It’s important, I think, to challenge the conventional wisdom that describes death as a taboo and socially repressed topic. If Death Ref has demonstrated anything, it’s that both of these ideas are incorrect.
Museum of Morbid Anatomy
The next 31 Days will also be used for my own shameless self-promotion as I prepare to be the Morbid Anatomy Museum’s Scholar in Residence during the month of August. I will be giving a series of lectures, curating film screenings, and running field trips during the Residency.
The Morbid Anatomy Museum, as many of you may know, is in Brooklyn, New York and I already know how jealous everyone will be that I get to spend AUGUST in NEW YORK. I am already predicting daily experiences with aromatic summertime organic flesh decomposition.
A final big thanks to all of the Death Reference Desk’s readers. We’ve gotten many amazing (and, um, sometimes slightly creepy) e-mail messages over the years and we love it. All of it. All of you.
Especially from all of those kids writing High School or College essays on death who found Death Ref while pulling an all nighter and realised that Meg, Kim, and I saved them from complete and total failure.
This week the genius history podcast BackStory rebroadcasted their show “Grave Matters” in honor of Memorial Day.
Did you know that the term “funeral parlors” was a marketing riff on the Victorian parlor room of the home, the inevitable site of the wake and funeral? To kick the dour image of death, the parlor eventually morphed into the “living” room. BOOM!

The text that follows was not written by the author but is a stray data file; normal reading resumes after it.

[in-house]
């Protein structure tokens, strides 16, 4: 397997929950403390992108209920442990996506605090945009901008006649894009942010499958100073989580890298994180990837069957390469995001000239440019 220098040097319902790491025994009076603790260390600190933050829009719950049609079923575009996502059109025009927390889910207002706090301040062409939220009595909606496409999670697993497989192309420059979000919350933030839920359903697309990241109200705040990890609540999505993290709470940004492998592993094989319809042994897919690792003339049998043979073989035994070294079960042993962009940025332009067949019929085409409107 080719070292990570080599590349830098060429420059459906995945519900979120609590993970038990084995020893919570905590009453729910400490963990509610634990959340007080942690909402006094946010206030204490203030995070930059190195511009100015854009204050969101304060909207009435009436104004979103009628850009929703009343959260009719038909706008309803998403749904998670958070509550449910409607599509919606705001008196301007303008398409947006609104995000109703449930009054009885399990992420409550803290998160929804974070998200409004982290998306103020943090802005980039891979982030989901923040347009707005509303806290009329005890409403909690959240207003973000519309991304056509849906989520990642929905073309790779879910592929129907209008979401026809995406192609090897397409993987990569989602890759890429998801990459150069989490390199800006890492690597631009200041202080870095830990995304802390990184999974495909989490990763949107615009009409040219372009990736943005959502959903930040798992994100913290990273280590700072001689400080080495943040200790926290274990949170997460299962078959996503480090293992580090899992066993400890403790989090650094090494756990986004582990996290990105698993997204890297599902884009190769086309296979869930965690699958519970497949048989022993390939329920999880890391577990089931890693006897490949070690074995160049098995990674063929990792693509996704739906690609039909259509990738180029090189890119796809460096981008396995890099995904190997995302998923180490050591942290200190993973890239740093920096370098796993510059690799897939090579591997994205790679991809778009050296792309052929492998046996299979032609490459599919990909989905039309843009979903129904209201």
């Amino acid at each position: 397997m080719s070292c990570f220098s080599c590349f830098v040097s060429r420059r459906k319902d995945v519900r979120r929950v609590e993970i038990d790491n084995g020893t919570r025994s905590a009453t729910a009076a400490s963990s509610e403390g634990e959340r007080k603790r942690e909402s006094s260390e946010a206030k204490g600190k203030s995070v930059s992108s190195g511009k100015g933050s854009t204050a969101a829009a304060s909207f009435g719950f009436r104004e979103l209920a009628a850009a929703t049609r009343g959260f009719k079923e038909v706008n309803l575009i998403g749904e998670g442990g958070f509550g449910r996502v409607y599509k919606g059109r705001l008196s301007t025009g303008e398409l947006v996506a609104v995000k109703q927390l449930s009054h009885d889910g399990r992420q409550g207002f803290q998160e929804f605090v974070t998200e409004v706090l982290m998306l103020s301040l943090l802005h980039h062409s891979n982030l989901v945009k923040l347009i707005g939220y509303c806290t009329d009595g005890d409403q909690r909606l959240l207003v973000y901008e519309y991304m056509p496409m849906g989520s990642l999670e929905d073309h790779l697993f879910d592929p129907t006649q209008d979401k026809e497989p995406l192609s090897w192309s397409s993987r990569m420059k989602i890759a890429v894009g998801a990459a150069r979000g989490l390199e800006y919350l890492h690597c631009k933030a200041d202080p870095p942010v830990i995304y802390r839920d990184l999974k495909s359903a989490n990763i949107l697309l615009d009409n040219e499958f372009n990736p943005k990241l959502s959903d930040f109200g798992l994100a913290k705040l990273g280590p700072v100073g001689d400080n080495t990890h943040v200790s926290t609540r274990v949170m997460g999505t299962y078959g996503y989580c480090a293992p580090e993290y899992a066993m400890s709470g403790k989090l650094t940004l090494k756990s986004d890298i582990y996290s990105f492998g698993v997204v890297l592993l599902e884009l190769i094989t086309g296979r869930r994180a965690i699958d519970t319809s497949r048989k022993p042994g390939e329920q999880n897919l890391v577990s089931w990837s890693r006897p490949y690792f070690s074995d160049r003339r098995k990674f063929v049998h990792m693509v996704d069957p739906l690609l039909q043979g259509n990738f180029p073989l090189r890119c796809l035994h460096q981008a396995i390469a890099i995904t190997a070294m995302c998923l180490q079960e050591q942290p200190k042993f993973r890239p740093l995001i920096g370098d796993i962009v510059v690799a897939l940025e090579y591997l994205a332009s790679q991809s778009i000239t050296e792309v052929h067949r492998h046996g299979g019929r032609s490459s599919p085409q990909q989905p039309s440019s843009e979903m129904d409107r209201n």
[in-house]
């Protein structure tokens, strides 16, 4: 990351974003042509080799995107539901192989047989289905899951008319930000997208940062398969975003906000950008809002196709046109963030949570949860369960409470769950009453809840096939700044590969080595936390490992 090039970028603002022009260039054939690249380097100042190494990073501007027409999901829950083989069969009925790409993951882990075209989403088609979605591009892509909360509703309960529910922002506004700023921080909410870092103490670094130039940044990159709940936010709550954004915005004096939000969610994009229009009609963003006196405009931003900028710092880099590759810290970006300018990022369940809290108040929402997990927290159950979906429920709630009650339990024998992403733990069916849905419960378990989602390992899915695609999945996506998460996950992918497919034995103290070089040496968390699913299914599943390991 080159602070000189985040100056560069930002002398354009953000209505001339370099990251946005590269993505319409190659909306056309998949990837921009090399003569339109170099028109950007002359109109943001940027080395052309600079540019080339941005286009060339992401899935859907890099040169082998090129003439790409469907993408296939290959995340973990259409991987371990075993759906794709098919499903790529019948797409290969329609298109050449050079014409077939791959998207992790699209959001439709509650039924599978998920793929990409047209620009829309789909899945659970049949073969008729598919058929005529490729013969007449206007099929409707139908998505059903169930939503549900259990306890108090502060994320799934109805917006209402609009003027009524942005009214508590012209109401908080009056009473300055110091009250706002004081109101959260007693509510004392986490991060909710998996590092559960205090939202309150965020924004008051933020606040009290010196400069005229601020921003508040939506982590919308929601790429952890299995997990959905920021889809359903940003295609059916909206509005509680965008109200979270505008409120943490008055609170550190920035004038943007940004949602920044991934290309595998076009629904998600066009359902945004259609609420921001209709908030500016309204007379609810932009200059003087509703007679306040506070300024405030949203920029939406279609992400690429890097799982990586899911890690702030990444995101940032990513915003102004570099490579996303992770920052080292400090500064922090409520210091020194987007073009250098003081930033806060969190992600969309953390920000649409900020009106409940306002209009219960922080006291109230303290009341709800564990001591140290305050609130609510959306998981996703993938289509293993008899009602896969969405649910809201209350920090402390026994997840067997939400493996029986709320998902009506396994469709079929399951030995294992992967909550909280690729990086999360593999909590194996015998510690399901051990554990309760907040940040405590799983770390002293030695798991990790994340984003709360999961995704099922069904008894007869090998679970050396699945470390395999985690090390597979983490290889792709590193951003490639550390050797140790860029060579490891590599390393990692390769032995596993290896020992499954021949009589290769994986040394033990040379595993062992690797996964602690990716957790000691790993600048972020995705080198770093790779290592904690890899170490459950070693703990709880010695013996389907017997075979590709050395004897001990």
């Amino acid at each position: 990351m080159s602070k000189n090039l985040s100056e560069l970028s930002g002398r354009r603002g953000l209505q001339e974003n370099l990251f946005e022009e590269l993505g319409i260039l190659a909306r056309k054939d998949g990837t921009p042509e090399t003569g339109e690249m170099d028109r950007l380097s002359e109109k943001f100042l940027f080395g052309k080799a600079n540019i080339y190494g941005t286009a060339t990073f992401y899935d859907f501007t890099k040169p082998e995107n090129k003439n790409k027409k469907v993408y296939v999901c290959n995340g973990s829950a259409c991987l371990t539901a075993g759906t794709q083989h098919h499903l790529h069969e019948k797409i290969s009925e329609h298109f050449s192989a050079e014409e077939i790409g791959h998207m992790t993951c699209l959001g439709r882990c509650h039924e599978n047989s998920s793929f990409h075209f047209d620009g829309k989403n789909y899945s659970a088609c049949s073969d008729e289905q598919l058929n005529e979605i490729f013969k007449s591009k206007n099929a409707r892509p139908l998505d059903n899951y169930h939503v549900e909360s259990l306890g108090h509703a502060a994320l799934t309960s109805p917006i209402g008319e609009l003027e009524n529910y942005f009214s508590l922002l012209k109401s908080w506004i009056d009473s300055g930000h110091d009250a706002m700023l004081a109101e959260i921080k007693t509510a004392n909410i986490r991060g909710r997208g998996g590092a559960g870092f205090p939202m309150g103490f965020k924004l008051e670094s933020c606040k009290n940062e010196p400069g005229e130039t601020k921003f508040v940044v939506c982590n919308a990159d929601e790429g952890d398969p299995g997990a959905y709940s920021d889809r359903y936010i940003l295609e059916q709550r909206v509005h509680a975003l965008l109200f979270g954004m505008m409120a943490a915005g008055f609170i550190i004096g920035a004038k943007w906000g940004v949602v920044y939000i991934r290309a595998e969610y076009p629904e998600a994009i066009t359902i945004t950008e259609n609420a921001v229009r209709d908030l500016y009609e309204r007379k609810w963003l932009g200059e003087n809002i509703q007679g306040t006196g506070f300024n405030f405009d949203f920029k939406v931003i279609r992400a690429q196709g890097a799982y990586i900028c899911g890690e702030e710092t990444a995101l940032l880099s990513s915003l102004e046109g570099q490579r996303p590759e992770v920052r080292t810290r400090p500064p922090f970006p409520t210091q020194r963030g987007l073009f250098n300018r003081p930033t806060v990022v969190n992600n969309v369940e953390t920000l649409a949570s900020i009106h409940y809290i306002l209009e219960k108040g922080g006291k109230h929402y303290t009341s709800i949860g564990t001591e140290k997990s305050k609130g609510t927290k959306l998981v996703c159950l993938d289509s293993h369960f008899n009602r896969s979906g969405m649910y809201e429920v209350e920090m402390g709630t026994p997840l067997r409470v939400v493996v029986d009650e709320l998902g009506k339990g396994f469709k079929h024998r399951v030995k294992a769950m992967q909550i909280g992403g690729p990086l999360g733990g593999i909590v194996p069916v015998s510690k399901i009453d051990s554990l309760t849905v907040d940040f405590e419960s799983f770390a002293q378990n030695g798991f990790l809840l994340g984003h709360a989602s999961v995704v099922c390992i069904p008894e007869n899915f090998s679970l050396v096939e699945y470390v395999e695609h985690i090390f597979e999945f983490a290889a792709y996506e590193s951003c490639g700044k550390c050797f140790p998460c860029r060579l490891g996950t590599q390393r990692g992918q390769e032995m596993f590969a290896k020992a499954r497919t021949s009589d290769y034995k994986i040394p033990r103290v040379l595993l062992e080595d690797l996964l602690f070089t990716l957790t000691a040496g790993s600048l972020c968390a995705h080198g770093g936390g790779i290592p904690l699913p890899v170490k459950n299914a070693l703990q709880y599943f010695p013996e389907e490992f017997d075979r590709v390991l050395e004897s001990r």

Do check it out. Always informative and entertaining, BackStory is one my (Meg’s) favorite podcasts.
Radiolab co-host, Robert Krulwich, posted a fascinating piece on a mathematical approach to determining when a person might die. Krulwich explains how he first picked up this topic:
A few years ago, physicist Brian Skinner asked himself: What are the odds I will die in the next year? He was 25. What got him wondering about this, I have no idea, but, hey, it’s something everybody asks. When I can’t wedge my dental floss between my two front teeth, I ask it, too. So Brian looked up the answer — there are tables for this kind of thing — and what he discovered is interesting. Very interesting. Even mysterious.
It turns out that a fascinating 8-year rule emerges for most human lifespans. I will let you read all about it.